The recent Institute of Medicine (IOM) report regarding dietary sodium1 has generated considerable interest and debate, as well as misinterpretation by advocates on both sides. Further discussion is necessary to inform the public and the health care community and to inform public health strategies for sodium reduction.
Article InformationCorresponding Author: Brian L. Strom, MD, MPH, Perelman School of Medicine at the University of Pennsylvania, 237 John Morgan Bldg, 3620 Hamilton Walk, Philadelphia, PA 19104-6055 (firstname.lastname@example.org).
Published Online: June 6, 2013. doi:10.1001/jama.2013.7687.
Conflict of Interest Disclosures: All authors have completed and submitted the ICMJE Form for Disclosure of Potential Conflicts of Interest and none were reported.
Funding/Support: The work of this committee was funded by a contract from the Centers for Disease Control and Prevention to the IOM. No support was provided for the writing of this article.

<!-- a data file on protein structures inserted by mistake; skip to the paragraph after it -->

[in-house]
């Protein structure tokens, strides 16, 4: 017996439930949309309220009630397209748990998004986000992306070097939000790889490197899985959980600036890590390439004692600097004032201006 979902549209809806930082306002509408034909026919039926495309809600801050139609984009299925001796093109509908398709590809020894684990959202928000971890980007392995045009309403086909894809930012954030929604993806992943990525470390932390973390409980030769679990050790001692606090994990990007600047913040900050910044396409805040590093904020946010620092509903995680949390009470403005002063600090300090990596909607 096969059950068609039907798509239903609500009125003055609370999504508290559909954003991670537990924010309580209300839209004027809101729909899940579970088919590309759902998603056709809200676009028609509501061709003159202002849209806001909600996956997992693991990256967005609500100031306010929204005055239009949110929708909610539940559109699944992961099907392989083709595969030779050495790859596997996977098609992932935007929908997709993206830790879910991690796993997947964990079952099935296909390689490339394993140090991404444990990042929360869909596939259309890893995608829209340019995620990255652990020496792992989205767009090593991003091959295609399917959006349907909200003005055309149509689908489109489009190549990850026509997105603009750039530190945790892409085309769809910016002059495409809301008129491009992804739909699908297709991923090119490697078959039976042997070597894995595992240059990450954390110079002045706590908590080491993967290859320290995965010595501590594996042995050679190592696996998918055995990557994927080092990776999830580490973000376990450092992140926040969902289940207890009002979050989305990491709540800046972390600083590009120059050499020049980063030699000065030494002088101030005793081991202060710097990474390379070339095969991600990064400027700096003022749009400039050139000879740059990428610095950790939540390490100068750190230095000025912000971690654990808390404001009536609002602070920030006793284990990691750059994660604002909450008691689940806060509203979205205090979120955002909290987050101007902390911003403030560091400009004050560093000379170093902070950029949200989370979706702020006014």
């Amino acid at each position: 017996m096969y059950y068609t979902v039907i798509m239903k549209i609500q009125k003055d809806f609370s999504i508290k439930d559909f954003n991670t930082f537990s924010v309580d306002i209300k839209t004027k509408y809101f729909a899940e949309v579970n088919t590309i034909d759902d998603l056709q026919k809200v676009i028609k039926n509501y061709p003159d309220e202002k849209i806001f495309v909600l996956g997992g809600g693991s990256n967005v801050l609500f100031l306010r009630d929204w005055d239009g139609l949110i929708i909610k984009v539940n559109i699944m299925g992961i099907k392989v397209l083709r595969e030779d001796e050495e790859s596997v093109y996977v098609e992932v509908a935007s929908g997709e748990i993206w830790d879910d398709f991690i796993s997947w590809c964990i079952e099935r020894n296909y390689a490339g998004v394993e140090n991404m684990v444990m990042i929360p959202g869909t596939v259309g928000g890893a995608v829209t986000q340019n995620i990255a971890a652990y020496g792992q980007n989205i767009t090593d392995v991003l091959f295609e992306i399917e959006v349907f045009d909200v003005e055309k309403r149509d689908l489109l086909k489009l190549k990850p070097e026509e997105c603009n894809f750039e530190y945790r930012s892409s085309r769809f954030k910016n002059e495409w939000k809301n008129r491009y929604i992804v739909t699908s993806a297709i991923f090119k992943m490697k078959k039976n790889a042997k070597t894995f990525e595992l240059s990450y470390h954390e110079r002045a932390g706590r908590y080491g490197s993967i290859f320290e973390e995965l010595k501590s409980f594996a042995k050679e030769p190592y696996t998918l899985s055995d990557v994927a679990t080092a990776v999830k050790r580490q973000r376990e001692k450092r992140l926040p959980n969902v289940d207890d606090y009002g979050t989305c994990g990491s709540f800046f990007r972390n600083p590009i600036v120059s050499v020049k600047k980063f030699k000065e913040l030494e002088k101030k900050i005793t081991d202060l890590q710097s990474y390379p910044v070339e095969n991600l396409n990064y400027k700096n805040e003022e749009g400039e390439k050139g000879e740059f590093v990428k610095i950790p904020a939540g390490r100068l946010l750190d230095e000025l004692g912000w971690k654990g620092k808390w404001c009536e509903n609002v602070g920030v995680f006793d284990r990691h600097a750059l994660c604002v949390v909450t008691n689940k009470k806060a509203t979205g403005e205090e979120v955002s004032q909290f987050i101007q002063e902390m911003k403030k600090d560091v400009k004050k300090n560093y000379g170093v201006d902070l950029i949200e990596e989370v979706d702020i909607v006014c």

Disclaimer: The opinions expressed are those of the authors and should not be construed as policies of the IOM or any organizations with which the authors are affiliated.
Additional Contributions: We thank the senior staff of the IOM Committee on the Consequences of Sodium Reduction in Populations, Ann L. Yaktine and Maria Oria, and the other committee members: Jamy Ard, Kirsten Bibbins-Domingo, Nancy Cook, Mary Kay Fox, Niels Graudal, Jiang He, Stephen Kimmel, Alice Lichtenstein, and Myron Weinberger. We are also grateful to the IOM peer review process, overseen by the Report Review Committee, which resulted in a much improved report.